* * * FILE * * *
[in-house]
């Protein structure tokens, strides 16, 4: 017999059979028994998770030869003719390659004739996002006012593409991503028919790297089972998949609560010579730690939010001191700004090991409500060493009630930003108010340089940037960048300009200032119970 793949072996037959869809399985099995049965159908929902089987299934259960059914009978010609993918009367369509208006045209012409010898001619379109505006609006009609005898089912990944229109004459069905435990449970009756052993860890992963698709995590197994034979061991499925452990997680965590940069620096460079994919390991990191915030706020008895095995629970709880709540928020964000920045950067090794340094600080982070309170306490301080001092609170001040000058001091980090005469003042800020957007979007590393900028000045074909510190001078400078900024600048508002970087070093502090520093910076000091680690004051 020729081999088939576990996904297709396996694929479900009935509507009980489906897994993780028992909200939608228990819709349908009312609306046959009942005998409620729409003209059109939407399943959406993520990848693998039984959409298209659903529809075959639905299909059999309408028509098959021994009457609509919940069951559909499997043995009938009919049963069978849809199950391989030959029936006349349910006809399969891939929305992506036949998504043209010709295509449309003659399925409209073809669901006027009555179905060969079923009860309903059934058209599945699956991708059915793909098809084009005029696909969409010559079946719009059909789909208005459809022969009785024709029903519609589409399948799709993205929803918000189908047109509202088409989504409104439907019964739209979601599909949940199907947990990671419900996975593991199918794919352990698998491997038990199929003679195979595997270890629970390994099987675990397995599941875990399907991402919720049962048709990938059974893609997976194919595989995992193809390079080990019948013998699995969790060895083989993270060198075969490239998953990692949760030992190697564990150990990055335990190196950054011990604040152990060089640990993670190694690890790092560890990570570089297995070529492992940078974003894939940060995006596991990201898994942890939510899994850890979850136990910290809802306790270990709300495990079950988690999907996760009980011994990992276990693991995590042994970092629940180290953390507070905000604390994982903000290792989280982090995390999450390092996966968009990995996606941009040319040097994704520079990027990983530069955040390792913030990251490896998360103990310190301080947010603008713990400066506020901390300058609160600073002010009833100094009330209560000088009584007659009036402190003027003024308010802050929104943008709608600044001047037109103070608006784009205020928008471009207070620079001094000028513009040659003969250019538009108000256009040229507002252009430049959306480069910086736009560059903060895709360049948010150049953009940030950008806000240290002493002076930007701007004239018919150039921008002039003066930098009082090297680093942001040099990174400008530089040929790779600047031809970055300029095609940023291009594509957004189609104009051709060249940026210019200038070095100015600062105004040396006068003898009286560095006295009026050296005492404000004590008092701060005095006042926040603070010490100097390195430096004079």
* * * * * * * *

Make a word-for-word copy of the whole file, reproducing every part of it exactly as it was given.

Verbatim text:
[in-house]
């Protein structure tokens, strides 16, 4: 017999059979028994998770030869003719390659004739996002006012593409991503028919790297089972998949609560010579730690939010001191700004090991409500060493009630930003108010340089940037960048300009200032119970 793949072996037959869809399985099995049965159908929902089987299934259960059914009978010609993918009367369509208006045209012409010898001619379109505006609006009609005898089912990944229109004459069905435990449970009756052993860890992963698709995590197994034979061991499925452990997680965590940069620096460079994919390991990191915030706020008895095995629970709880709540928020964000920045950067090794340094600080982070309170306490301080001092609170001040000058001091980090005469003042800020957007979007590393900028000045074909510190001078400078900024600048508002970087070093502090520093910076000091680690004051 020729081999088939576990996904297709396996694929479900009935509507009980489906897994993780028992909200939608228990819709349908009312609306046959009942005998409620729409003209059109939407399943959406993520990848693998039984959409298209659903529809075959639905299909059999309408028509098959021994009457609509919940069951559909499997043995009938009919049963069978849809199950391989030959029936006349349910006809399969891939929305992506036949998504043209010709295509449309003659399925409209073809669901006027009555179905060969079923009860309903059934058209599945699956991708059915793909098809084009005029696909969409010559079946719009059909789909208005459809022969009785024709029903519609589409399948799709993205929803918000189908047109509202088409989504409104439907019964739209979601599909949940199907947990990671419900996975593991199918794919352990698998491997038990199929003679195979595997270890629970390994099987675990397995599941875990399907991402919720049962048709990938059974893609997976194919595989995992193809390079080990019948013998699995969790060895083989993270060198075969490239998953990692949760030992190697564990150990990055335990190196950054011990604040152990060089640990993670190694690890790092560890990570570089297995070529492992940078974003894939940060995006596991990201898994942890939510899994850890979850136990910290809802306790270990709300495990079950988690999907996760009980011994990992276990693991995590042994970092629940180290953390507070905000604390994982903000290792989280982090995390999450390092996966968009990995996606941009040319040097994704520079990027990983530069955040390792913030990251490896998360103990310190301080947010603008713990400066506020901390300058609160600073002010009833100094009330209560000088009584007659009036402190003027003024308010802050929104943008709608600044001047037109103070608006784009205020928008471009207070620079001094000028513009040659003969250019538009108000256009040229507002252009430049959306480069910086736009560059903060895709360049948010150049953009940030950008806000240290002493002076930007701007004239018919150039921008002039003066930098009082090297680093942001040099990174400008530089040929790779600047031809970055300029095609940023291009594509957004189609104009051709060249940026210019200038070095100015600062105004040396006068003898009286560095006295009026050296005492404000004590008092701060005095006042926040603070010490100097390195430096004079």